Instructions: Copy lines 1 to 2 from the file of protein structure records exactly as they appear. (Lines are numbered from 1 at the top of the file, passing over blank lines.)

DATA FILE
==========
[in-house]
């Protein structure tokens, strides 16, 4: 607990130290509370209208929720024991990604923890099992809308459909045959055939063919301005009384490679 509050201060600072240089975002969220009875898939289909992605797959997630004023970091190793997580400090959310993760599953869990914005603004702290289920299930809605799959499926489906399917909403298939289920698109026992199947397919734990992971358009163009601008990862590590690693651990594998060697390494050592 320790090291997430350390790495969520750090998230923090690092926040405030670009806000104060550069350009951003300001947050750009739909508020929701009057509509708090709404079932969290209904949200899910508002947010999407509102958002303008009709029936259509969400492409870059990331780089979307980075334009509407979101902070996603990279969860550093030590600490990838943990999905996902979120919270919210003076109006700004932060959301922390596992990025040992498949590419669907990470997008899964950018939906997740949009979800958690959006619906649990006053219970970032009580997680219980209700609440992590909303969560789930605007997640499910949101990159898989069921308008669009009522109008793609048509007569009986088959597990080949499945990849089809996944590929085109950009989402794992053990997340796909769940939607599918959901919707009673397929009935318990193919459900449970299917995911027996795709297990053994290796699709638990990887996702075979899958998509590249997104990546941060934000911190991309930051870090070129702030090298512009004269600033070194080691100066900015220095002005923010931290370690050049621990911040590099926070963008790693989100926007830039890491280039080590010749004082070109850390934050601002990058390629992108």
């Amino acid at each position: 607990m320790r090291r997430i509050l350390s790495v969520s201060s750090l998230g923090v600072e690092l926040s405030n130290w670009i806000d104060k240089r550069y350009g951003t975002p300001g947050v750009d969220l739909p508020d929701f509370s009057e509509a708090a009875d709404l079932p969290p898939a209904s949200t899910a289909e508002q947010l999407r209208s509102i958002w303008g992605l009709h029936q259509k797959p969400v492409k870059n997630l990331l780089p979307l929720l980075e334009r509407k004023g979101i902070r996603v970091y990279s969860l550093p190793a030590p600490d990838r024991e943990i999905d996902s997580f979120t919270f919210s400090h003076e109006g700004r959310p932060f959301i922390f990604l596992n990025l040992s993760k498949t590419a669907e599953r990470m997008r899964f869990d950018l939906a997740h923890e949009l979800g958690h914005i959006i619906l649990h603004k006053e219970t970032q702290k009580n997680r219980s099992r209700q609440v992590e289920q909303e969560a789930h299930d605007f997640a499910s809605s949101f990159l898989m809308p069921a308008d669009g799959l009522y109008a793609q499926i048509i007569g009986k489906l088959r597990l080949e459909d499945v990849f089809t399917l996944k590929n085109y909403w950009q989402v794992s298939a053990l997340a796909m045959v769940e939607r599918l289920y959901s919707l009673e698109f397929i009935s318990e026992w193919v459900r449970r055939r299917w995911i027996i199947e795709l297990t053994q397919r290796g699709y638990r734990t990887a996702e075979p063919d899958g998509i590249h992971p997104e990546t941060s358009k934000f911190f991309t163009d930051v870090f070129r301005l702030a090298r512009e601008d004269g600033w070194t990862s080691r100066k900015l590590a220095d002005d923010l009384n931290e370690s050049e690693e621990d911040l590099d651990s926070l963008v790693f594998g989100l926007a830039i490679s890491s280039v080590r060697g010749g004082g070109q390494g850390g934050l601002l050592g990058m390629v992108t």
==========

[in-house]
């Protein structure tokens, strides 16, 4: 607990130290509370209208929720024991990604923890099992809308459909045959055939063919301005009384490679 509050201060600072240089975002969220009875898939289909992605797959997630004023970091190793997580400090959310993760599953869990914005603004702290289920299930809605799959499926489906399917909403298939289920698109026992199947397919734990992971358009163009601008990862590590690693651990594998060697390494050592 320790090291997430350390790495969520750090998230923090690092926040405030670009806000104060550069350009951003300001947050750009739909508020929701009057509509708090709404079932969290209904949200899910508002947010999407509102958002303008009709029936259509969400492409870059990331780089979307980075334009509407979101902070996603990279969860550093030590600490990838943990999905996902979120919270919210003076109006700004932060959301922390596992990025040992498949590419669907990470997008899964950018939906997740949009979800958690959006619906649990006053219970970032009580997680219980209700609440992590909303969560789930605007997640499910949101990159898989069921308008669009009522109008793609048509007569009986088959597990080949499945990849089809996944590929085109950009989402794992053990997340796909769940939607599918959901919707009673397929009935318990193919459900449970299917995911027996795709297990053994290796699709638990990887996702075979899958998509590249997104990546941060934000911190991309930051870090070129702030090298512009004269600033070194080691100066900015220095002005923010931290370690050049621990911040590099926070963008790693989100926007830039890491280039080590010749004082070109850390934050601002990058390629992108």